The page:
The metabolic syndrome has several similarities with Cushing's syndrome (impaired glucose tolerance, hypertension, dyslipidemia, central obesity) suggesting that abnormalities in the regulation of the hypothalamic-pituitary- adrenal axis may have a link with the metabolic syndrome. Several studies suggested an association between the clinical signs of the metabolic syndrome and the increased hypothalamic-pituitary-adrenal axis activity based on increased cortisol concentration at 09.00 a.m. and increased cortisol response to corticotropin. According to the Barker hypothesis the fetal malnutrition could determine adult cardiovascular diseases (coronary heart disease, hypertension), some endocrine and metabolic disorders (obesity, type 2 diabetes and hyperlipidemia). The suggested mechanism of the phenomenon is that the suboptimal fetal nutrition results in glucocorticoid overproduction. The 11β-hydroxysteroid dehydrogenase (converts biological inactive cortisone to cortisol and vice versa) is an important enzyme in cortisol metabolism. The increased expression of 11β-hydroxysteroid dehydrogenase type 1 in fat tissue could lead to central obesity and impaired glucose tolerance. The hypothesis that increased corticotropin-releasing hormone production drives the overactive hypothalamo-pituitary-adrenal axis was not proven. Further investigations are needed to identify additional pathogenetic factors and to find new therapeutic possibilities.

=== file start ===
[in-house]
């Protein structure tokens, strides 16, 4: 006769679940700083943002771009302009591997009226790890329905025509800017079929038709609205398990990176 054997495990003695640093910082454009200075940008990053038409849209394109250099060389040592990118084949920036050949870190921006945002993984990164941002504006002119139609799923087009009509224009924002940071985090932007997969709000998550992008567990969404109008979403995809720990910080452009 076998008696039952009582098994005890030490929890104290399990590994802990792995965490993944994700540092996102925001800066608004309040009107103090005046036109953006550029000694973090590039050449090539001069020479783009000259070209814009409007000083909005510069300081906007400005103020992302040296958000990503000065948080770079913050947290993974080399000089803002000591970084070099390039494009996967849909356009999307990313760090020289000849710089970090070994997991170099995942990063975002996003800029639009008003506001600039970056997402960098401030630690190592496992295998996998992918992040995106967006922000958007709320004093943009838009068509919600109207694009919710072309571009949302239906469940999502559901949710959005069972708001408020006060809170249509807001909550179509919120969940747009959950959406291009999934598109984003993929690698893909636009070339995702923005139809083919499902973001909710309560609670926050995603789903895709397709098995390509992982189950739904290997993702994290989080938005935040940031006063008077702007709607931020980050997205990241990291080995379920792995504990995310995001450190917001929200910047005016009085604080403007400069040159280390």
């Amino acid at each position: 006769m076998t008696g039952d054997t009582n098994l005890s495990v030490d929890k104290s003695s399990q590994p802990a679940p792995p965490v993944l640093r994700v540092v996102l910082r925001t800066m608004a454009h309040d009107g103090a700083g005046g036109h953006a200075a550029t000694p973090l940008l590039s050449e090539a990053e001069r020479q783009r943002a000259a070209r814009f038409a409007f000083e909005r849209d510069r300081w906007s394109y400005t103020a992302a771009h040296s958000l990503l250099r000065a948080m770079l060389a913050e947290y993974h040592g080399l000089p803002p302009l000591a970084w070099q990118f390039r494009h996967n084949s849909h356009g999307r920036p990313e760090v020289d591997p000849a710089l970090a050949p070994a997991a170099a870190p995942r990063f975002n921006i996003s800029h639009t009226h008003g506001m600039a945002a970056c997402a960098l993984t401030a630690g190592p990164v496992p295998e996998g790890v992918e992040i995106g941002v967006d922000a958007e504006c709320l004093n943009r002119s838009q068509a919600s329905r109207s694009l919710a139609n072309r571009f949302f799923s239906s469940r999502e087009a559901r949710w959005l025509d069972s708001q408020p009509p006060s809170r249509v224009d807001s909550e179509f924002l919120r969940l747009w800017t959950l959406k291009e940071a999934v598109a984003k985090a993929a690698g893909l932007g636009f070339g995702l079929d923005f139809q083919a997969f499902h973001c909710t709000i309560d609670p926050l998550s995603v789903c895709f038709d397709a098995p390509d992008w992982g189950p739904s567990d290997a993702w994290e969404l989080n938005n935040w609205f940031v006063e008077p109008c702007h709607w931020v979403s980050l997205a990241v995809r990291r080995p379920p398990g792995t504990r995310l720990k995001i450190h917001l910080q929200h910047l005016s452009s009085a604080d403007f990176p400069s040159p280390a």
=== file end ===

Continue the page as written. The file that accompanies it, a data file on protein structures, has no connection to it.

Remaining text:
|Number of pages||5|
|Publication status||Published - Dec 1 2005|
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